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Management of Asthma: Beyond the Cost


Paul Jones
St. Georges Medical School
London, United Kingdom


Health economics is a discipline covering many aspects of the costs of health, although pharmaco-economics tends to be concerned more with the value that is attached to a treatment. Many pharmaco-economic analyses produce results that are expressed as a ratio of health outcome divided by cost. There is a wide choice of outcomes in asthma and there are many different factors that may be taken into consideration when calculating costs. Thus the potential variety of analyses, and methods of expressing results, is very great.

Types of Health Economic Analysis

There are four general types of health-economic evaluation. Cost-Minimization: in which a comparison is made of two treatments whose consequences (i.e. outcomes) are equal. These analyses are limited by the assumption that the therapies have equal effectiveness. Cost-Benefit: in which all costs and outcomes are given a monetary value. They are restricted by the difficulty in assessing all the costs associated with therapy. Cost-Effectiveness: in which a single outcome is selected and treatments are compared in terms of the cost required to achieve improvement in that particular outcome. These analyses have the advantage that they measure the effectiveness of therapy, but even they are limited in scope because they can only handle one therapeutic outcome at a time. The fourth type of evaluation, Cost-Utility Analysis, attempts to overcome some of these limitations. It is a more comprehensive and generalisable variant of the cost-effectiveness analysis, since a utility measure attempts to express the overall effect of a disease upon the patient in a single continuous scale that ranges from perfect health to death (1).

Most pharmaco-economic analyses are of the cost-effectiveness type, designed to ask: "Which treatment is more effective?" The simplest form of analysis is to calculate a mean cost-effectiveness ratio that gives an indication of the average cost of achieving a given outcome with each treatment. [Note: There is another health economic question, not addressed in this review, but asked by healthcare commissioners and governments, which is: "Are we going to treat the patients?"]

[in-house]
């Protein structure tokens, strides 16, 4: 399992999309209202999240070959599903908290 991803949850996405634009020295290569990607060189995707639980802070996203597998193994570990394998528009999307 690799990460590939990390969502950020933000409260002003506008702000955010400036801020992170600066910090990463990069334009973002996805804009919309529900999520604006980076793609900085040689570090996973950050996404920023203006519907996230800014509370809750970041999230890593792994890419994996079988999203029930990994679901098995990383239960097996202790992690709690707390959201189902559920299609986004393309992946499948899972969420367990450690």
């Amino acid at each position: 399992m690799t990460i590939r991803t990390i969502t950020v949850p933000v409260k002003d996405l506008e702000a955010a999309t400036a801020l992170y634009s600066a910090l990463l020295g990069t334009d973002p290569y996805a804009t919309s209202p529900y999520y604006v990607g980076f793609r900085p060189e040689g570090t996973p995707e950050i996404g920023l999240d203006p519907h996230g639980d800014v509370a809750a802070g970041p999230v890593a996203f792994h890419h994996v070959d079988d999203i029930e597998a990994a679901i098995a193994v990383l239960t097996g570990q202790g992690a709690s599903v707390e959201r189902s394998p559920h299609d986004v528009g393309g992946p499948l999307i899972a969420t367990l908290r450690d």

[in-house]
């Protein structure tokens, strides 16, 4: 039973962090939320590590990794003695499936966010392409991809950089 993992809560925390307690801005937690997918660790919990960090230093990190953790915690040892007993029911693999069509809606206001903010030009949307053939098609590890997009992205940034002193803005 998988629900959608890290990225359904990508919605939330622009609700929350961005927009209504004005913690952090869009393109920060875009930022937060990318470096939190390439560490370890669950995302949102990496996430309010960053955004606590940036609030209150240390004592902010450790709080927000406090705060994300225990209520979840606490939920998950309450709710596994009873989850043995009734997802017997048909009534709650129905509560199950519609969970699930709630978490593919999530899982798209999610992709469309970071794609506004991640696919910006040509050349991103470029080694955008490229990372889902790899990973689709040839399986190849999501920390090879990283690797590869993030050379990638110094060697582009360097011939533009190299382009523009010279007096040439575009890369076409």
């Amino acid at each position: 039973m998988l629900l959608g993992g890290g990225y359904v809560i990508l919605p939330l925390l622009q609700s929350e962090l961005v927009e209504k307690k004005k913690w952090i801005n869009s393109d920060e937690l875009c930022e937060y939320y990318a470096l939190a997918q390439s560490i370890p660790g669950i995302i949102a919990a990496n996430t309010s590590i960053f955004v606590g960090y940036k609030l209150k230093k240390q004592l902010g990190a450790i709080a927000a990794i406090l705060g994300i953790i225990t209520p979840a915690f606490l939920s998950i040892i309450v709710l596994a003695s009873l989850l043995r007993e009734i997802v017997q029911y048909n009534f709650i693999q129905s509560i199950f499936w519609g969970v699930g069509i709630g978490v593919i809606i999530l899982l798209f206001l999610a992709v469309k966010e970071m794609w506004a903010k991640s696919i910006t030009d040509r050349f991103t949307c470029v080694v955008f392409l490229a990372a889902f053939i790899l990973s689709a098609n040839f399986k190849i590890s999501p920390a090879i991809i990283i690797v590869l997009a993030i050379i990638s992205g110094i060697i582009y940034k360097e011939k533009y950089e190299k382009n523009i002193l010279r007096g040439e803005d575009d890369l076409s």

Health Economic Perspectives

Interest in health economic analyses in asthma may be grouped into three broad categories. The first includes the perspectives of governments and the pharmaceutical industry. The second, organizations involved in the purchase of health care such as health authorities or health maintenance organizations and those that provide care such as hospitals and clinics. The third is that of the individual - the patient who has to meet the direct and indirect costs of their disease and the clinician who has to work within a finite budget. None of these groups is more important than the other, however, their perspectives all differ. As a result, the equations used for pharmaco-economic analyses in different settings may have different components, but the basic approach is common to all, in that output is divided by input (i.e. the consequence of the therapy is divided by the cost). The choice of outcome and choice of factors that make up the cost will depend upon the purpose of the analysis, particularly the perspective from which the analysis is being carried out. In large measure, this review will address these issues from the perspective of the clinician and patient, but this cannot be divorced from the others.

Type of Health Outcome